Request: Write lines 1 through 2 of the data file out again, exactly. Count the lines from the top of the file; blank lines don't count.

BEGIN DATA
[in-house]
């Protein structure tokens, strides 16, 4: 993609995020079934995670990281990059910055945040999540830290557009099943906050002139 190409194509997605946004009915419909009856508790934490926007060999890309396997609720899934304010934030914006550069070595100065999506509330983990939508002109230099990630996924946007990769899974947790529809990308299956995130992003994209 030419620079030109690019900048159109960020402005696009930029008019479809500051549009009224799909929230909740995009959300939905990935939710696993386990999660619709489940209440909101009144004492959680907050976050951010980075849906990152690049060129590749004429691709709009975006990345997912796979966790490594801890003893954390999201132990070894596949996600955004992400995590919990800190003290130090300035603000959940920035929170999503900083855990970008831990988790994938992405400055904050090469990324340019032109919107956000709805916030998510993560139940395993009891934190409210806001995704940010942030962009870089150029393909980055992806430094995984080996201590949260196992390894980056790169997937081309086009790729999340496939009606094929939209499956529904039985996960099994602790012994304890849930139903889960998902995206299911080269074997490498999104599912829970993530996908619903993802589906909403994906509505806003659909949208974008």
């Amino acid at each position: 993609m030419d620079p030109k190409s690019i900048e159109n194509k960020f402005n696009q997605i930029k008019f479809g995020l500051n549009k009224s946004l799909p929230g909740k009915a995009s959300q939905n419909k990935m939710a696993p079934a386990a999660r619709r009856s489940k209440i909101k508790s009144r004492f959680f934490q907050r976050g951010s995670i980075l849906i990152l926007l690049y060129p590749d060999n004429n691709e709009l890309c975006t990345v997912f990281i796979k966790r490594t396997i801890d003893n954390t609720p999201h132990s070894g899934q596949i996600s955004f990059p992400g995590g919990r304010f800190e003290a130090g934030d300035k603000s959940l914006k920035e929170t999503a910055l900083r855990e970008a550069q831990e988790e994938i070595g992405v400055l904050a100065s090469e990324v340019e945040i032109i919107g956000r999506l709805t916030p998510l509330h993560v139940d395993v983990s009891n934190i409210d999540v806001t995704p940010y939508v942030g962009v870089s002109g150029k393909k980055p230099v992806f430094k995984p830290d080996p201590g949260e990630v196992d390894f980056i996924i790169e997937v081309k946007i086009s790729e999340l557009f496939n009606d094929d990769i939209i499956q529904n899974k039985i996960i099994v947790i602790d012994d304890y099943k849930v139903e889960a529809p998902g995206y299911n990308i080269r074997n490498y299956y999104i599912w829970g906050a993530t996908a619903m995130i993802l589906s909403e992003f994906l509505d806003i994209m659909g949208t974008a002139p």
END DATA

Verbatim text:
[in-house]
């Protein structure tokens, strides 16, 4: 993609995020079934995670990281990059910055945040999540830290557009099943906050002139 190409194509997605946004009915419909009856508790934490926007060999890309396997609720899934304010934030914006550069070595100065999506509330983990939508002109230099990630996924946007990769899974947790529809990308299956995130992003994209 030419620079030109690019900048159109960020402005696009930029008019479809500051549009009224799909929230909740995009959300939905990935939710696993386990999660619709489940209440909101009144004492959680907050976050951010980075849906990152690049060129590749004429691709709009975006990345997912796979966790490594801890003893954390999201132990070894596949996600955004992400995590919990800190003290130090300035603000959940920035929170999503900083855990970008831990988790994938992405400055904050090469990324340019032109919107956000709805916030998510993560139940395993009891934190409210806001995704940010942030962009870089150029393909980055992806430094995984080996201590949260196992390894980056790169997937081309086009790729999340496939009606094929939209499956529904039985996960099994602790012994304890849930139903889960998902995206299911080269074997490498999104599912829970993530996908619903993802589906909403994906509505806003659909949208974008």